“Think about that for a minute,” Rusell Schreiber, Public Works Director, said while announcing the new restrictions this week. “That’s over three months of temperatures over a hundred degrees. One-fourth of the entire year.”
All that heat leads to more evaporation in the large, shallow reservoirs of North and West Texas. And it’s not limited to that region. Last year, the Highland Lakes, reservoirs for the city of Austin, lost more water to evaporation than the entire city used from them over the whole year. Continue Reading →
Volunteers at staging center organizing for cleanup.
After the floods on Halloween morning destroyed their home in Bluff Springs, a community just across the Austin city line in unincorporated Travis County, Debbie Lozano and her boyfriend slept in a tent in their yard.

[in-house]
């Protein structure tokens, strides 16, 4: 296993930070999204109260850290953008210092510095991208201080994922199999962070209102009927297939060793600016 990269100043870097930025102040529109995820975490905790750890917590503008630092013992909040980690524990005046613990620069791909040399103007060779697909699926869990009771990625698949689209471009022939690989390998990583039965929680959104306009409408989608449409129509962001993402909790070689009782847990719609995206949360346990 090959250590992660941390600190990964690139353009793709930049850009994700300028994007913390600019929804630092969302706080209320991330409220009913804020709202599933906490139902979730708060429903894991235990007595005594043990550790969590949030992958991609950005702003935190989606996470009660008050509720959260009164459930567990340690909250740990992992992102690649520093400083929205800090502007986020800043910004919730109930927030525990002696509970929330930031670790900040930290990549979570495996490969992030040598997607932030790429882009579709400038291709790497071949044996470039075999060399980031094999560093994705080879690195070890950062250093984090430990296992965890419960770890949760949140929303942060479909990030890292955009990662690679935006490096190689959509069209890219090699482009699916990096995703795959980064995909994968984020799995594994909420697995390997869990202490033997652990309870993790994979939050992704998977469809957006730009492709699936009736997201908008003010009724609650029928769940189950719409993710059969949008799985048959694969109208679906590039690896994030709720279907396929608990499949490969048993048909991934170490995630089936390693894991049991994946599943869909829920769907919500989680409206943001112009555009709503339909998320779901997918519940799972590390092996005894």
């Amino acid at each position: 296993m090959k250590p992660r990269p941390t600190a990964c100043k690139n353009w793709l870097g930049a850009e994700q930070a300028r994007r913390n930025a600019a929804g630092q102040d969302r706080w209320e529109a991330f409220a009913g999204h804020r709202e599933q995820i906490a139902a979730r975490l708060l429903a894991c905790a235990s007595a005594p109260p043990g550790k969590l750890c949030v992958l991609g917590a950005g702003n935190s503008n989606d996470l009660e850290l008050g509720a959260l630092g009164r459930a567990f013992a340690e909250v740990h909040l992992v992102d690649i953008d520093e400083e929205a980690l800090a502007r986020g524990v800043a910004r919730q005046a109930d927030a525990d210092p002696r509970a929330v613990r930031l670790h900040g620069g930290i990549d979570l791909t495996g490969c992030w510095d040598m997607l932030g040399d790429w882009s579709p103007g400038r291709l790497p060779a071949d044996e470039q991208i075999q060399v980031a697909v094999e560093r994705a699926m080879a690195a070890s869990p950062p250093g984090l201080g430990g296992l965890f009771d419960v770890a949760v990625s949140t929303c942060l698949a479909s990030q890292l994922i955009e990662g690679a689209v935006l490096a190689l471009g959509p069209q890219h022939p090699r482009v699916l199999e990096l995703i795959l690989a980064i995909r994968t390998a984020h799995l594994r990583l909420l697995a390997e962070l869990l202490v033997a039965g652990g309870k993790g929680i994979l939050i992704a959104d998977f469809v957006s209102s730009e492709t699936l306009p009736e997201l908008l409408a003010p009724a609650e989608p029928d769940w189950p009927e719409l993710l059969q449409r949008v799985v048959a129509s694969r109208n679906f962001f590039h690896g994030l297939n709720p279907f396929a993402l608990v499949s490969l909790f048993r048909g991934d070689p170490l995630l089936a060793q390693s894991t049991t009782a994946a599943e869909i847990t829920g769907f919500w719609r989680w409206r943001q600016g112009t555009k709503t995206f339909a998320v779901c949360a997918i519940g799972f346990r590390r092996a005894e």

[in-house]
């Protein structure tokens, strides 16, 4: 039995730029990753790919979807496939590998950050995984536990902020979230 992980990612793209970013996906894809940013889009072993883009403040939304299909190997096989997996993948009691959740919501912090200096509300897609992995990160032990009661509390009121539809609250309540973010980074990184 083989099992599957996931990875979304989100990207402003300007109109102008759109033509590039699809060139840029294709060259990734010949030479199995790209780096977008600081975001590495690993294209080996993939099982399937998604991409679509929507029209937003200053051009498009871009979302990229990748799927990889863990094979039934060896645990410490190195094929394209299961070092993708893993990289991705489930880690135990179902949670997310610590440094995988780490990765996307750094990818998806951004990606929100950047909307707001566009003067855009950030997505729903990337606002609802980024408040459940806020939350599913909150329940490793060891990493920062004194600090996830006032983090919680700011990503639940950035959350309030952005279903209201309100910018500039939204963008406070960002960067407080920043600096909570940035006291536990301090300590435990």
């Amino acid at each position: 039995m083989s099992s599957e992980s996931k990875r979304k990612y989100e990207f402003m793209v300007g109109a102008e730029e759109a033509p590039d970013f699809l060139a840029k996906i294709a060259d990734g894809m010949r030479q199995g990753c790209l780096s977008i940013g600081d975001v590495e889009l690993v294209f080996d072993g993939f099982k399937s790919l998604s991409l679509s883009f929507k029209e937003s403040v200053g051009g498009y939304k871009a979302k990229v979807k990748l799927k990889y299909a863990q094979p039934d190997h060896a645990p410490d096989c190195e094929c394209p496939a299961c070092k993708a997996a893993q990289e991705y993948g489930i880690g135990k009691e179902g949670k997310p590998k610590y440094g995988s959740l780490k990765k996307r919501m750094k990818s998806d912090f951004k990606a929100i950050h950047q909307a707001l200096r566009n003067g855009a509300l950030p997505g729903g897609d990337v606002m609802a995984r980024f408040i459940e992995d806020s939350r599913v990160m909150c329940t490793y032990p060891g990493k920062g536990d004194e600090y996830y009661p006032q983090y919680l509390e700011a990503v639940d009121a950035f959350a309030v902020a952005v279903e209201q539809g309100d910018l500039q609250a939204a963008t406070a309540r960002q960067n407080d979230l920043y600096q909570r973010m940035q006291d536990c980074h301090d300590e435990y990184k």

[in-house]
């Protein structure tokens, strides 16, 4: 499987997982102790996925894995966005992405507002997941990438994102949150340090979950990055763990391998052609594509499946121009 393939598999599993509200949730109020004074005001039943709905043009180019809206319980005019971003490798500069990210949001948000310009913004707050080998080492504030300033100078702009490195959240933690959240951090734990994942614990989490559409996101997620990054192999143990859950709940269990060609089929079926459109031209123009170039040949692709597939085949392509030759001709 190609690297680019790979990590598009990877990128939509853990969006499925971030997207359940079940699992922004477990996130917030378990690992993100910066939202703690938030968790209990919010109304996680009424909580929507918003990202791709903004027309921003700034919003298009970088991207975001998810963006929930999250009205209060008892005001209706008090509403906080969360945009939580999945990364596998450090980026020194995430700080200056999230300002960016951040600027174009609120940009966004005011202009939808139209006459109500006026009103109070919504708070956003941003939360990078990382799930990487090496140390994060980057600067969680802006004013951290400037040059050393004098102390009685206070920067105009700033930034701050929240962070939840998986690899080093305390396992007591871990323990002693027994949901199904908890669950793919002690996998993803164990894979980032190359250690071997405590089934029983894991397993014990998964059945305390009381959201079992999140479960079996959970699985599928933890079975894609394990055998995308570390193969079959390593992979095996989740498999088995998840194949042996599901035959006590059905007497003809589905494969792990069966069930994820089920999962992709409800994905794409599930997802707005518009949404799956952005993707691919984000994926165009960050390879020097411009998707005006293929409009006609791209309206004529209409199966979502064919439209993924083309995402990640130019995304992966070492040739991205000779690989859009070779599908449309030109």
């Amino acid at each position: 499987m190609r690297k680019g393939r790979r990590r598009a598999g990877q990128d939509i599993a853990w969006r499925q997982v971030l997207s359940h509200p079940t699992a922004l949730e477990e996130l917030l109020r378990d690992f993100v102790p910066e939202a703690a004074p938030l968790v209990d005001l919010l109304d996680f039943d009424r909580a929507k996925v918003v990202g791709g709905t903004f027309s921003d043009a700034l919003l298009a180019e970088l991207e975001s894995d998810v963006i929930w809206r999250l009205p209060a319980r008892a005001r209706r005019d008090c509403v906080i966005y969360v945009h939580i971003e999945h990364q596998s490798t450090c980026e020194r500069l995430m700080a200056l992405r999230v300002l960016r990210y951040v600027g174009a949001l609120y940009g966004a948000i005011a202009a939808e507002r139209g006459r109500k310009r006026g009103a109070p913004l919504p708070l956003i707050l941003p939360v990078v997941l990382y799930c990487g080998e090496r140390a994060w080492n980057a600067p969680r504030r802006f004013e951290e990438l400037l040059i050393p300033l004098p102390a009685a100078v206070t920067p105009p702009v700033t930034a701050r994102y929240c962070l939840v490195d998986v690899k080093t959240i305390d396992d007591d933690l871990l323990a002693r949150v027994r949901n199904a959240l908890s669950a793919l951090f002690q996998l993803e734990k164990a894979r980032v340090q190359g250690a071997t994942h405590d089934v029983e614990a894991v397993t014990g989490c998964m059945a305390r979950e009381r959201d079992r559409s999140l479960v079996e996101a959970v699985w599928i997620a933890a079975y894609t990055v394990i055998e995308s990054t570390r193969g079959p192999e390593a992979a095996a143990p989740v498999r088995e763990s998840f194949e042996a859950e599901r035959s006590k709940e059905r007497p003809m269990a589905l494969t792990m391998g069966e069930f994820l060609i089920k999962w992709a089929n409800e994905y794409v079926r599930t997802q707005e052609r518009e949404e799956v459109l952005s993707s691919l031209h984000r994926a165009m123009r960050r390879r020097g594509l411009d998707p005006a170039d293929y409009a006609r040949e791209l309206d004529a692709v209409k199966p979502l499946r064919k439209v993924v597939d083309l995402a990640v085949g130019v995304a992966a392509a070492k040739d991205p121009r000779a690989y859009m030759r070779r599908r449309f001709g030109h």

“We got this creek right here, Boggy Creek, and then it runs in the back of the property into Onion Creek. So we got it double wammied!” she says, remembering a frantic escape in the night, the water rising to her chest.
They had no transportation, and didn’t want to leave their dogs behind. So when the flood receded they lit a campfire to stay warm, and began hauling their waterlogged possessions, what they could salvage, into the yard to dry.
Saturday, nine days after the flooding, volunteers arrived to rip out sheet rock and insulation from the house, clear debris and saw apart trees the waters had pushed against the property. Lozano said it was the first time anyone had come to help clean. She called the assistance a “miracle.”